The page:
I’ve written about this before, but in the wake of the appalling racist abuse faced by members of the England men’s football team, there has been yet another (well-meaning) call to “ban anonymity on the internet”, and variations on this theme. I understand why this is so popular. Anonymity can be intoxicating and just as some people get happy-drunk, others start swinging fists. In just the same way, this Gyges effect can breed some of the worst kinds of behaviour online. People become unidentifiable and next thing they’re murdering the king and seizing the crown, or pouring out racist tirades on Twitter. A knee-jerk reaction, then, is to remove the invisibility ring from their finger. Snatch away the mask. Pull up the rock. Expose the creeps hiding in the darkness beneath.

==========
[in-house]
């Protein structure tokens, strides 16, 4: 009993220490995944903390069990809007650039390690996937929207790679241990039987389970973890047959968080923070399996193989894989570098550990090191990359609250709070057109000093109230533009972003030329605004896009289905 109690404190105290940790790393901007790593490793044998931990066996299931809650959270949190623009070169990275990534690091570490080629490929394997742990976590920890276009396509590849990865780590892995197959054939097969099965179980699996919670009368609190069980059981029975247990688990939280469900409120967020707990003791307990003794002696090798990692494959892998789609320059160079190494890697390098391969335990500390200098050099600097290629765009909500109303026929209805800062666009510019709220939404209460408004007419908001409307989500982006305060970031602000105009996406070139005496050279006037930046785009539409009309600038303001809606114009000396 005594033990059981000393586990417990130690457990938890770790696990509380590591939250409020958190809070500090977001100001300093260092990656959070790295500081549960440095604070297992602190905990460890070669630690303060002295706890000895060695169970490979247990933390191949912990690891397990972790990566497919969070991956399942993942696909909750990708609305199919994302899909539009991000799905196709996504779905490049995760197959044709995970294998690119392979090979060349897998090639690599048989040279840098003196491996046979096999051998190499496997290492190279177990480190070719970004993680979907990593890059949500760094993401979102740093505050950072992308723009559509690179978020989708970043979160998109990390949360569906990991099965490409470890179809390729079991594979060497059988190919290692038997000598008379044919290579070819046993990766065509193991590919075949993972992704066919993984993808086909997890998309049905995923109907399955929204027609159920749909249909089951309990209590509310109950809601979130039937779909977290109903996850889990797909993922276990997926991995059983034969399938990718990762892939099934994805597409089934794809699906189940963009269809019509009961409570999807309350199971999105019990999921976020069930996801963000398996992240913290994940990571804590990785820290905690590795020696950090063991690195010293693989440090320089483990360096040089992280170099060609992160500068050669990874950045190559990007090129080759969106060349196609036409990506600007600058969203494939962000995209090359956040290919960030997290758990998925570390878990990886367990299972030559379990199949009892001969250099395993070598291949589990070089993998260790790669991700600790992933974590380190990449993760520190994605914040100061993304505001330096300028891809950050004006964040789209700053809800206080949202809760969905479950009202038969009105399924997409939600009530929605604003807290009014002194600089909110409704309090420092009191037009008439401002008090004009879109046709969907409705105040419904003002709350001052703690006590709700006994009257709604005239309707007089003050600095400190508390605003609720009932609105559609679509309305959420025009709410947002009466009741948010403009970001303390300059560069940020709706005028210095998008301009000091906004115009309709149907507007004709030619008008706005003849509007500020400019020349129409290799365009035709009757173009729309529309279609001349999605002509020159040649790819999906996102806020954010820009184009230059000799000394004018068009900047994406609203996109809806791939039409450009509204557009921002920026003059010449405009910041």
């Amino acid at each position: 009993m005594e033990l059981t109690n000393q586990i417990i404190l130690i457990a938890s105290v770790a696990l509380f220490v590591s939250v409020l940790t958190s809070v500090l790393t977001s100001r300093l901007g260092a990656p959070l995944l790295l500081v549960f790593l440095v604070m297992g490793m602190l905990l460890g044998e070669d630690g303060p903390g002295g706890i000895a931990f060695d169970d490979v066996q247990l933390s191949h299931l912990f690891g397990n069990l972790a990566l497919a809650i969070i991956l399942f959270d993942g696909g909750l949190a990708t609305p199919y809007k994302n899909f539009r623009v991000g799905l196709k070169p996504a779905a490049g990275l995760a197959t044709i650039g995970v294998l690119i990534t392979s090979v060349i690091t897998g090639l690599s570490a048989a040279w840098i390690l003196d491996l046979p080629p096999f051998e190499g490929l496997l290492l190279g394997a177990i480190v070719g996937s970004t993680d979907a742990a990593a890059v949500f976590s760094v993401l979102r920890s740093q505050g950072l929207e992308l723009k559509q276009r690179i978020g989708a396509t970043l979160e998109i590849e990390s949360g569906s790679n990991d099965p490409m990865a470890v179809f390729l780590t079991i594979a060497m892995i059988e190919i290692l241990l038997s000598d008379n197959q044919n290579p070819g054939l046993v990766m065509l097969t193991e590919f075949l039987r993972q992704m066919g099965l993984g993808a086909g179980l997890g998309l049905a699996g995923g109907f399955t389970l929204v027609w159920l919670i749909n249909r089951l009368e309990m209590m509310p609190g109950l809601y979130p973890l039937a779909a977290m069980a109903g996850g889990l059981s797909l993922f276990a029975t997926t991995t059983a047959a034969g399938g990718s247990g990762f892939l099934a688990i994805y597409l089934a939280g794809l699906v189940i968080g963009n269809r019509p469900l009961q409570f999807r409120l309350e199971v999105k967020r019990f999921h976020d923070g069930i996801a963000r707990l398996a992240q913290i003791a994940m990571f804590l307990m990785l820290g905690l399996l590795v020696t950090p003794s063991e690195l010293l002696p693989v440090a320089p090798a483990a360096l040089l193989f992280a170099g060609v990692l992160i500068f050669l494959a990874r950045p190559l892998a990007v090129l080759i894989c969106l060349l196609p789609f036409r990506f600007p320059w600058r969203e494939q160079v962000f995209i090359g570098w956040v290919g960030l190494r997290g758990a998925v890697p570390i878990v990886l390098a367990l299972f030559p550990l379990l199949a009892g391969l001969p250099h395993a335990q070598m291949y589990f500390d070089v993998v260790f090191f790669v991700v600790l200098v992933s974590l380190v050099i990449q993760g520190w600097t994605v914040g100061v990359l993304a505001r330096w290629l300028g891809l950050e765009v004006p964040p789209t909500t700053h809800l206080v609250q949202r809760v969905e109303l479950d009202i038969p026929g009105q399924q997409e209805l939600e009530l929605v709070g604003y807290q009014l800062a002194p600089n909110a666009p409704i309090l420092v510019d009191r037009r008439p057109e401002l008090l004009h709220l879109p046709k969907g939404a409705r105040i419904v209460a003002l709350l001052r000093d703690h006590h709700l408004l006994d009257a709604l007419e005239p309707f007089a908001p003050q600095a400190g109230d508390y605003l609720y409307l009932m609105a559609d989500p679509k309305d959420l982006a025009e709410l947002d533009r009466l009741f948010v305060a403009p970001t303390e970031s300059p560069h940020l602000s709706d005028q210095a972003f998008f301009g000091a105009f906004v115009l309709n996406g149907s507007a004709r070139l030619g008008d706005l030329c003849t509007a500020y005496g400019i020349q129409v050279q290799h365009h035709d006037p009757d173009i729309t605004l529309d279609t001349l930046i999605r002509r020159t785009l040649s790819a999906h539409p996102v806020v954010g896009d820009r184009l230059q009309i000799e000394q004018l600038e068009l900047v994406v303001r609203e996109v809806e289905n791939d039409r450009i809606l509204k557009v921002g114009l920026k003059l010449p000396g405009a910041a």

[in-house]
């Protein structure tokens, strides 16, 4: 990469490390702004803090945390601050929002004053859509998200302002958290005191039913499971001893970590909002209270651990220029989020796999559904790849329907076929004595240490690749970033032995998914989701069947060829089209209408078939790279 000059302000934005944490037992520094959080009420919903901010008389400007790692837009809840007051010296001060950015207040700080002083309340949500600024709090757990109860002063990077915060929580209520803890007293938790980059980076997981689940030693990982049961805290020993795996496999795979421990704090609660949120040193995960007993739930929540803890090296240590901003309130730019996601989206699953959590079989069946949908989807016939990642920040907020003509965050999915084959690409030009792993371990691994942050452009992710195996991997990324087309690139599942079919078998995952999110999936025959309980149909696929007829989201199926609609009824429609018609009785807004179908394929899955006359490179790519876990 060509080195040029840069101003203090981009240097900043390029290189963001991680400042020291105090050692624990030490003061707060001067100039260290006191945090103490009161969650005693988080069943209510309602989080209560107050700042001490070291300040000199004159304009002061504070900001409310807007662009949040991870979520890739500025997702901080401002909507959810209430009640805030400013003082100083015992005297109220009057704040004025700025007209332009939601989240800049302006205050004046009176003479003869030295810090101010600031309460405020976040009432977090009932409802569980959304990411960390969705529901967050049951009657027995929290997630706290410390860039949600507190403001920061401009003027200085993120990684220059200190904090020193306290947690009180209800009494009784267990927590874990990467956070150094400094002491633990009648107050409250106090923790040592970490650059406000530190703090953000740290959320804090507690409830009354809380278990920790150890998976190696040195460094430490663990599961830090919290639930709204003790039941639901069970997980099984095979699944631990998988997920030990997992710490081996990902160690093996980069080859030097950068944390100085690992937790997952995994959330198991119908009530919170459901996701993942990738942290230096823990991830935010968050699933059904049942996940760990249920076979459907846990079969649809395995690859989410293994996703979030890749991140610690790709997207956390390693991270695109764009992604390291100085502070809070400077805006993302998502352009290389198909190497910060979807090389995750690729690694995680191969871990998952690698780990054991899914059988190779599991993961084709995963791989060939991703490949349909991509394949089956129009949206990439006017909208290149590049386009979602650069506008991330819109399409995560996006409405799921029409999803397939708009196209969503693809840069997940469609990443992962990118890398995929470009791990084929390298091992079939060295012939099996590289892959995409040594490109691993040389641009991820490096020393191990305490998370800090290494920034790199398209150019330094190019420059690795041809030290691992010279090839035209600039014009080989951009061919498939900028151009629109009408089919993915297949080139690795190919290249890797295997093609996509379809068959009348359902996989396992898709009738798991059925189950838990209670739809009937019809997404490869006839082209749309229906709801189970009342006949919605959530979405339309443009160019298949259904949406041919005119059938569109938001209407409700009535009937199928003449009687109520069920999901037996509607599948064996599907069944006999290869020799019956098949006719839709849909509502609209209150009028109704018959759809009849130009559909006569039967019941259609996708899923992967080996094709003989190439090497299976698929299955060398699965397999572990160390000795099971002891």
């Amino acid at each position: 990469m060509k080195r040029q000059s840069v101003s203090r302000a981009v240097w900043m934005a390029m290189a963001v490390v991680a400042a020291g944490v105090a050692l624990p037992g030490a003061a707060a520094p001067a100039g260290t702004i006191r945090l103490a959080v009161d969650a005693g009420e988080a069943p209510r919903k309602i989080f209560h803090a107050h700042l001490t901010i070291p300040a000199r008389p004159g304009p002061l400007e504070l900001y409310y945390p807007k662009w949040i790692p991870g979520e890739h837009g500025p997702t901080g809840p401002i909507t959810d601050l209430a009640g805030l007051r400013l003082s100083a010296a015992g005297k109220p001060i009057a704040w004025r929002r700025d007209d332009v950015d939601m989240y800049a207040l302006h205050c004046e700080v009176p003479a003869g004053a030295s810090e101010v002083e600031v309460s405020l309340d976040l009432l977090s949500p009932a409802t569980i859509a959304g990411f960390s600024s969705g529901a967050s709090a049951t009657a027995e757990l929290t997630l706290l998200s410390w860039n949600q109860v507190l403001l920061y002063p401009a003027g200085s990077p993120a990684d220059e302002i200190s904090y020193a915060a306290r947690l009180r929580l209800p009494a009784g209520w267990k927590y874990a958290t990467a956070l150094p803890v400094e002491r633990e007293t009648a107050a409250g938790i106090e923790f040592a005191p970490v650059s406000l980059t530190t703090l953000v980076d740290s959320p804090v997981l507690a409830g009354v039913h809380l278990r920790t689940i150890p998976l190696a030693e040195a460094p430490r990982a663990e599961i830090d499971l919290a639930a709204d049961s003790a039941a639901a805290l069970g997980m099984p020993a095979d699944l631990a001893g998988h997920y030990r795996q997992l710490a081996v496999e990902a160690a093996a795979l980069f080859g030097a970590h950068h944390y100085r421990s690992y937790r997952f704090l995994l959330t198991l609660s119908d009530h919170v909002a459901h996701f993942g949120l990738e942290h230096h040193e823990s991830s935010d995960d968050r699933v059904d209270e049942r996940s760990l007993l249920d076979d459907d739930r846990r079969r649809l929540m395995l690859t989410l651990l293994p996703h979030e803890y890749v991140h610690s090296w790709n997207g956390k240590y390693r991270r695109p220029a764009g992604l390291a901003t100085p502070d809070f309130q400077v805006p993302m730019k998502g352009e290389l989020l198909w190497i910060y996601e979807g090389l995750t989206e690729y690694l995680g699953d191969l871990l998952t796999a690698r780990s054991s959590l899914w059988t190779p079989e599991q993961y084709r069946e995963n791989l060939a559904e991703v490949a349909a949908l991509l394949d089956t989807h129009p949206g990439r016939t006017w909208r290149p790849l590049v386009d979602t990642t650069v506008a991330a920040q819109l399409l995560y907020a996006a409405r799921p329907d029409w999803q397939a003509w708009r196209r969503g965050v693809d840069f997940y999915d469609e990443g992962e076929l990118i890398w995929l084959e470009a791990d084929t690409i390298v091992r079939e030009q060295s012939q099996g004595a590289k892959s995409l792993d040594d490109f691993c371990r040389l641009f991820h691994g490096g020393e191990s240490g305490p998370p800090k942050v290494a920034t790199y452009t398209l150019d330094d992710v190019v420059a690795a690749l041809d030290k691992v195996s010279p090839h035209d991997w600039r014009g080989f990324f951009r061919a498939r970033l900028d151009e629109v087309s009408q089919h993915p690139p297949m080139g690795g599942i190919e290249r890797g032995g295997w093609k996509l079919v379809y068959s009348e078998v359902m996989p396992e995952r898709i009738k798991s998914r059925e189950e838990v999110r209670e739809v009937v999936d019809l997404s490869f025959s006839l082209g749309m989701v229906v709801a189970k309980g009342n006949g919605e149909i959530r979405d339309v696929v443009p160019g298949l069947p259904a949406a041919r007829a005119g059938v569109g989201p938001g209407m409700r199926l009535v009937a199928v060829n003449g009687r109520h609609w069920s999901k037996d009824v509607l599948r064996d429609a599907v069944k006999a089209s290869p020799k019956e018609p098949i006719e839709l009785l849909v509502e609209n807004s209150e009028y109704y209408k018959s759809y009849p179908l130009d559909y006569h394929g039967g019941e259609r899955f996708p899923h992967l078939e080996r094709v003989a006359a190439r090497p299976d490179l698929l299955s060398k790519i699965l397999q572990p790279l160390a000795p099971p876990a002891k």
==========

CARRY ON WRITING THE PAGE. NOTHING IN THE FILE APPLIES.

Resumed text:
But removing anonymity from the internet will not be the glorious utopia that people imagine. In fact, it would actually be quite the opposite. For many, it would be a dangerous, living nightmare, fraught with appalling human rights atrocities and daily fear of persecution. Here are just five reasons why: Continue reading